Archive for The Go-Between

On The Prowl

Posted in FILM with tags , , , , , , on May 18, 2008 by dcairns

The Runaround

Losey had a favourite move,  
  Where his camera would glide,  
Round the back of a seated one,  
  While a standing one would stride,  
Up and down obsessively,
  A tiger in a cage,  
As that camera prowls aggressively,  
  A monster in a rage.

The most exciting version of this actually comes in SECRET CEREMONY, where Liz Taylor does the pacing, covered from two camera positions, with the dolly jolting back and forth at whiplash speed, sometimes in counterpoint to her movement, sometimes in synch with it, the whole thing assembled with great skill and BITE by Reginald Beck’s editing. (I had Beck pegged as a fuddy-duddy since he objected to the flash-forwards in THE GO-BETWEEN, but his work in SECRET C is extremely lively and innovative. Earlier, when Liz slaps Farrow, he cuts across the line with an insert of just three frames between his longer shots, and that little subliminal shot STINGS!)

“We did some camera movements in SECRET CEREMONY that are really impossible to get. There is a scene where Elizabeth is walking up and down talking to [Farrow’s character] Cenci about the past, just before the suicide. I wanted to swing the camera with her, and she was walking quite fast — up and down — as she talked, and [cinematographer] Gerry Fisher had to work with the weight of a crab-dolly which was the only way we could do it. I had to have about six men on that dolly to be able to get it off and bring it back.”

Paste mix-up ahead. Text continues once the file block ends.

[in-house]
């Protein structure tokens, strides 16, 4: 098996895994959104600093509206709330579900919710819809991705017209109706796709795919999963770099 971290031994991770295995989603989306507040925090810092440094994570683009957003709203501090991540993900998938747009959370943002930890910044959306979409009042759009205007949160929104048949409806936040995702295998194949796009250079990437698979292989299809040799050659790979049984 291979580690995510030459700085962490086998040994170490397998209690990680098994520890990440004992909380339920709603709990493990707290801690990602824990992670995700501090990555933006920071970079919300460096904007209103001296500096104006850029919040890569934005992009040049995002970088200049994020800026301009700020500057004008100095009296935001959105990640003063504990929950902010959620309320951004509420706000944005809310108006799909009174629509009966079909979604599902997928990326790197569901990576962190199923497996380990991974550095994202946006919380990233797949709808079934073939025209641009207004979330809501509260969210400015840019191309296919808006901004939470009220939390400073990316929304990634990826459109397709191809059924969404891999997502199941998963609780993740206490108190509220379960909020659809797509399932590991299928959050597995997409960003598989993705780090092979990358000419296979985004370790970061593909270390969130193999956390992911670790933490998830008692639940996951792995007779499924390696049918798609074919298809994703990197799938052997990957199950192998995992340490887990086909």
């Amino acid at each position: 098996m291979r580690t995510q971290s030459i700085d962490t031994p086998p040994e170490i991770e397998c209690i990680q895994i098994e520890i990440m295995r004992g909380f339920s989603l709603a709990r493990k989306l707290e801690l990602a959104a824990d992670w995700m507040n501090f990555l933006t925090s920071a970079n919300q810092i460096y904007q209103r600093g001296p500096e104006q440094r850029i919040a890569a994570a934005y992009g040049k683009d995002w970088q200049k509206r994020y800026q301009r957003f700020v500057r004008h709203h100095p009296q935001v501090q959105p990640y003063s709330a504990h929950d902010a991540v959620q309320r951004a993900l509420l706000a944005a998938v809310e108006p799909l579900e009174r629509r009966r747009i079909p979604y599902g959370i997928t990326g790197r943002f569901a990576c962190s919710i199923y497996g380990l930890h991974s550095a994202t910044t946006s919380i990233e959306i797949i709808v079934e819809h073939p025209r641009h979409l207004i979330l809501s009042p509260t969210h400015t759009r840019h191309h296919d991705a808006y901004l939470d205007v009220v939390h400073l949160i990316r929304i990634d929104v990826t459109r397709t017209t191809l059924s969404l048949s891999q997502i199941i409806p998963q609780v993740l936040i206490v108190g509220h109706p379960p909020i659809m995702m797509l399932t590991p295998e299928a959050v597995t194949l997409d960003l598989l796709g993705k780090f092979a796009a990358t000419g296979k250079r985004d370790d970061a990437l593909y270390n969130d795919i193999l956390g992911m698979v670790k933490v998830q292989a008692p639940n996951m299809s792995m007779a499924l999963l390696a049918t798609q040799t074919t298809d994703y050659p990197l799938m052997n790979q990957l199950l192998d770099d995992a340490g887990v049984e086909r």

I had a conversation on the phone with Gerry Fisher once, when we were trying to get a feature off the ground. We figured any investors would be happier if they could pair a first-timer like me with someone experienced, and I thought, “Who better?” G.F. was a charming fellow and seemed quite interested, but we never got the money.

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“Nothing is ever a lady’s fault.”

Posted in FILM, literature with tags , , , , , , , , , , , , , on May 16, 2008 by dcairns

Our Losey Cluesies were from THE GO-BETWEEN.

Me Julie